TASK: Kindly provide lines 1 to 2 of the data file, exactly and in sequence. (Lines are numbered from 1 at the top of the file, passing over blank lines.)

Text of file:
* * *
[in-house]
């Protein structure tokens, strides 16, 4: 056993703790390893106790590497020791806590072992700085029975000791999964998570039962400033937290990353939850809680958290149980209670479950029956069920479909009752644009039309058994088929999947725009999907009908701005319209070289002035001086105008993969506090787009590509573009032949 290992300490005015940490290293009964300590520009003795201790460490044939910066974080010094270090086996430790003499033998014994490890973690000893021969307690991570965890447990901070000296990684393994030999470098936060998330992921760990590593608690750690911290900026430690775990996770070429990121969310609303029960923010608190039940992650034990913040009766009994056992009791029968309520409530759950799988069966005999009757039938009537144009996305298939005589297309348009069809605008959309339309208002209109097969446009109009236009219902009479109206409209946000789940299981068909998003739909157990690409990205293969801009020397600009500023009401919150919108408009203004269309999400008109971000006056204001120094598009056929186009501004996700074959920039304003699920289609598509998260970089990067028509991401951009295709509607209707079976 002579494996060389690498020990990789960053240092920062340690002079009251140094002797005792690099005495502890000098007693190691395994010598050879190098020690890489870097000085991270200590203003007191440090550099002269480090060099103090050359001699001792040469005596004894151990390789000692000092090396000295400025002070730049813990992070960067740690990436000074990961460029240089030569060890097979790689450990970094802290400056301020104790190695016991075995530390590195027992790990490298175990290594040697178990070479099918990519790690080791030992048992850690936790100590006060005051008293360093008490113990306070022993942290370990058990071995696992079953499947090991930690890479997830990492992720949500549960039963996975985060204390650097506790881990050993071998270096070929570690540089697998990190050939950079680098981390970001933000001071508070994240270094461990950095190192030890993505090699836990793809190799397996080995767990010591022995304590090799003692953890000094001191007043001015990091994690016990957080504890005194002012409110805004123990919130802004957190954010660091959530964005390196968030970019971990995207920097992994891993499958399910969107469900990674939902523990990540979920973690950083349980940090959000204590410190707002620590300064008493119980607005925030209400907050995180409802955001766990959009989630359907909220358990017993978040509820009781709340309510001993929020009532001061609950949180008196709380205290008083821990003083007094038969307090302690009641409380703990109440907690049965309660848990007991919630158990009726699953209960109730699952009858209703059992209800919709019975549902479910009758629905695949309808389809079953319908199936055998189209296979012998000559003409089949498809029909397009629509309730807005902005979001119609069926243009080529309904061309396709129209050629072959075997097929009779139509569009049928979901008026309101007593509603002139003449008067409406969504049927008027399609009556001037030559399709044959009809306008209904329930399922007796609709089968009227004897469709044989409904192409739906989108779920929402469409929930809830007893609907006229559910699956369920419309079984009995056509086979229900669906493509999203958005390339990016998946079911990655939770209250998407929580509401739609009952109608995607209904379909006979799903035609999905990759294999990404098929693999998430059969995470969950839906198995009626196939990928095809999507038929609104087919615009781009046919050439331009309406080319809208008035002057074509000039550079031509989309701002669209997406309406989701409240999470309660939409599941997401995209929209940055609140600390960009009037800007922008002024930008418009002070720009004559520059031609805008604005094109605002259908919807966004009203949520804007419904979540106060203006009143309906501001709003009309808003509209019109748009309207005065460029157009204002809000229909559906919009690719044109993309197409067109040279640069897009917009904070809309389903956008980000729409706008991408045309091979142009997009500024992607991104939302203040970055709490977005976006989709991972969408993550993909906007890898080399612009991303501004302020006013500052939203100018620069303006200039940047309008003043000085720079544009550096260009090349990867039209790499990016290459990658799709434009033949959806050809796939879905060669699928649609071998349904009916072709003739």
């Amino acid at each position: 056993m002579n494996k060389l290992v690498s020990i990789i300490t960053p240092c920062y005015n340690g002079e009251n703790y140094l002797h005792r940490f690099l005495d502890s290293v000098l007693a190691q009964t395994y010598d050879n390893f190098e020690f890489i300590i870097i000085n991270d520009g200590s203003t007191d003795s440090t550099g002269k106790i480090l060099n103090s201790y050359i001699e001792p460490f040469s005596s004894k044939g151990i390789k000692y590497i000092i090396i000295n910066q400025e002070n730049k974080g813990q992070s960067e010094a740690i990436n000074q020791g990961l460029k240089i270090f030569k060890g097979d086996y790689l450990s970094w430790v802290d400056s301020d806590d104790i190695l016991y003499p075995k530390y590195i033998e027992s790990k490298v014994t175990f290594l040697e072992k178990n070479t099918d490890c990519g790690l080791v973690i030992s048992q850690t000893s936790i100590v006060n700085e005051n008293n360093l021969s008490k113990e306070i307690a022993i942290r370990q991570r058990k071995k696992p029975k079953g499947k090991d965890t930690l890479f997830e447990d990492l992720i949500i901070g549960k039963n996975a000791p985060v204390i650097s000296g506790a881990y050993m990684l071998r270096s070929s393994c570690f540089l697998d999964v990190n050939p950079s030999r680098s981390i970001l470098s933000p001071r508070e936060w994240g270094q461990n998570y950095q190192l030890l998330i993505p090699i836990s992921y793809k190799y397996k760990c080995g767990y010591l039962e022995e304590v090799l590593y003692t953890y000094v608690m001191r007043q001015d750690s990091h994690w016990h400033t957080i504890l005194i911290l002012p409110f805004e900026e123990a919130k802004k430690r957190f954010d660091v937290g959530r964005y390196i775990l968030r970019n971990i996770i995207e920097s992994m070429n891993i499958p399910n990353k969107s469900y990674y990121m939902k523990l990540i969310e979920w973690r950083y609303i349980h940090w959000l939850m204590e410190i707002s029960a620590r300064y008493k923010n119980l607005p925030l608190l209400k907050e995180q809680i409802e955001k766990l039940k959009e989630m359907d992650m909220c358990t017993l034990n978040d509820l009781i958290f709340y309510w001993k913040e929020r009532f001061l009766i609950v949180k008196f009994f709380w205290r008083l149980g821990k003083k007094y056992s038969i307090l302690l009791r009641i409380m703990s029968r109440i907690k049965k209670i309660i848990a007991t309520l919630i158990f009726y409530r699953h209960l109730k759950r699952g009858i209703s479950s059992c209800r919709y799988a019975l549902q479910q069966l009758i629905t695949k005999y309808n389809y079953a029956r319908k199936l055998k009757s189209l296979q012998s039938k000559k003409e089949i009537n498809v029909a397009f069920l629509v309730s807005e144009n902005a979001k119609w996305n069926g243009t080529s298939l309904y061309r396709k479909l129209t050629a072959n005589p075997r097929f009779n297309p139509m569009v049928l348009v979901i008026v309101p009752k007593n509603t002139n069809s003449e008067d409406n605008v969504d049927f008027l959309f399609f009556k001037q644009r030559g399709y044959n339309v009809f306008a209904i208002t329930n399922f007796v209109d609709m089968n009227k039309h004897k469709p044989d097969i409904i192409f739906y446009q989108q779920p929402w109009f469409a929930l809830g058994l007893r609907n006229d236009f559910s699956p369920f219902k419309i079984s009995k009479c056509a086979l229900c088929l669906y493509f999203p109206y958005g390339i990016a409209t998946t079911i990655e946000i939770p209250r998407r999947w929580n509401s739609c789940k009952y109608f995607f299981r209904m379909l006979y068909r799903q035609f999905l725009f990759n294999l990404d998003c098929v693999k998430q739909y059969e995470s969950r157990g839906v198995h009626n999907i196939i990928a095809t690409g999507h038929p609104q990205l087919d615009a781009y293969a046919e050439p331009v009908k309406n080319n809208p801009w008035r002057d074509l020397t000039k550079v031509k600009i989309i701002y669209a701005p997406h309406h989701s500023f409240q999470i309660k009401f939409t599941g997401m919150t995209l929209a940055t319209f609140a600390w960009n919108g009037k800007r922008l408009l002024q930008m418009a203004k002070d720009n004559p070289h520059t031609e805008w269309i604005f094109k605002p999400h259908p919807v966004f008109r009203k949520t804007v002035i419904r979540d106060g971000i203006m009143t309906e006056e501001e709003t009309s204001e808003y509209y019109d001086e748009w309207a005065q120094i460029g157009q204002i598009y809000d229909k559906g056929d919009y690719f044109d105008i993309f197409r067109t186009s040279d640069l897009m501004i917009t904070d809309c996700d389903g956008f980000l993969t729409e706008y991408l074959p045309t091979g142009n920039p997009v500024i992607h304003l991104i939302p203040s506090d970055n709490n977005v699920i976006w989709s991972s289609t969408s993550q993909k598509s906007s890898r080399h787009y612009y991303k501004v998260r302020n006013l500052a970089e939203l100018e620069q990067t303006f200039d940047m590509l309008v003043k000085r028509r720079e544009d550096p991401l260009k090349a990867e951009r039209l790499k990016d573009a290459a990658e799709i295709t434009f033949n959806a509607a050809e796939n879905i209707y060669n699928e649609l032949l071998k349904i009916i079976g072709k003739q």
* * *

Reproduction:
[in-house]
């Protein structure tokens, strides 16, 4: 056993703790390893106790590497020791806590072992700085029975000791999964998570039962400033937290990353939850809680958290149980209670479950029956069920479909009752644009039309058994088929999947725009999907009908701005319209070289002035001086105008993969506090787009590509573009032949 290992300490005015940490290293009964300590520009003795201790460490044939910066974080010094270090086996430790003499033998014994490890973690000893021969307690991570965890447990901070000296990684393994030999470098936060998330992921760990590593608690750690911290900026430690775990996770070429990121969310609303029960923010608190039940992650034990913040009766009994056992009791029968309520409530759950799988069966005999009757039938009537144009996305298939005589297309348009069809605008959309339309208002209109097969446009109009236009219902009479109206409209946000789940299981068909998003739909157990690409990205293969801009020397600009500023009401919150919108408009203004269309999400008109971000006056204001120094598009056929186009501004996700074959920039304003699920289609598509998260970089990067028509991401951009295709509607209707079976 002579494996060389690498020990990789960053240092920062340690002079009251140094002797005792690099005495502890000098007693190691395994010598050879190098020690890489870097000085991270200590203003007191440090550099002269480090060099103090050359001699001792040469005596004894151990390789000692000092090396000295400025002070730049813990992070960067740690990436000074990961460029240089030569060890097979790689450990970094802290400056301020104790190695016991075995530390590195027992790990490298175990290594040697178990070479099918990519790690080791030992048992850690936790100590006060005051008293360093008490113990306070022993942290370990058990071995696992079953499947090991930690890479997830990492992720949500549960039963996975985060204390650097506790881990050993071998270096070929570690540089697998990190050939950079680098981390970001933000001071508070994240270094461990950095190192030890993505090699836990793809190799397996080995767990010591022995304590090799003692953890000094001191007043001015990091994690016990957080504890005194002012409110805004123990919130802004957190954010660091959530964005390196968030970019971990995207920097992994891993499958399910969107469900990674939902523990990540979920973690950083349980940090959000204590410190707002620590300064008493119980607005925030209400907050995180409802955001766990959009989630359907909220358990017993978040509820009781709340309510001993929020009532001061609950949180008196709380205290008083821990003083007094038969307090302690009641409380703990109440907690049965309660848990007991919630158990009726699953209960109730699952009858209703059992209800919709019975549902479910009758629905695949309808389809079953319908199936055998189209296979012998000559003409089949498809029909397009629509309730807005902005979001119609069926243009080529309904061309396709129209050629072959075997097929009779139509569009049928979901008026309101007593509603002139003449008067409406969504049927008027399609009556001037030559399709044959009809306008209904329930399922007796609709089968009227004897469709044989409904192409739906989108779920929402469409929930809830007893609907006229559910699956369920419309079984009995056509086979229900669906493509999203958005390339990016998946079911990655939770209250998407929580509401739609009952109608995607209904379909006979799903035609999905990759294999990404098929693999998430059969995470969950839906198995009626196939990928095809999507038929609104087919615009781009046919050439331009309406080319809208008035002057074509000039550079031509989309701002669209997406309406989701409240999470309660939409599941997401995209929209940055609140600390960009009037800007922008002024930008418009002070720009004559520059031609805008604005094109605002259908919807966004009203949520804007419904979540106060203006009143309906501001709003009309808003509209019109748009309207005065460029157009204002809000229909559906919009690719044109993309197409067109040279640069897009917009904070809309389903956008980000729409706008991408045309091979142009997009500024992607991104939302203040970055709490977005976006989709991972969408993550993909906007890898080399612009991303501004302020006013500052939203100018620069303006200039940047309008003043000085720079544009550096260009090349990867039209790499990016290459990658799709434009033949959806050809796939879905060669699928649609071998349904009916072709003739």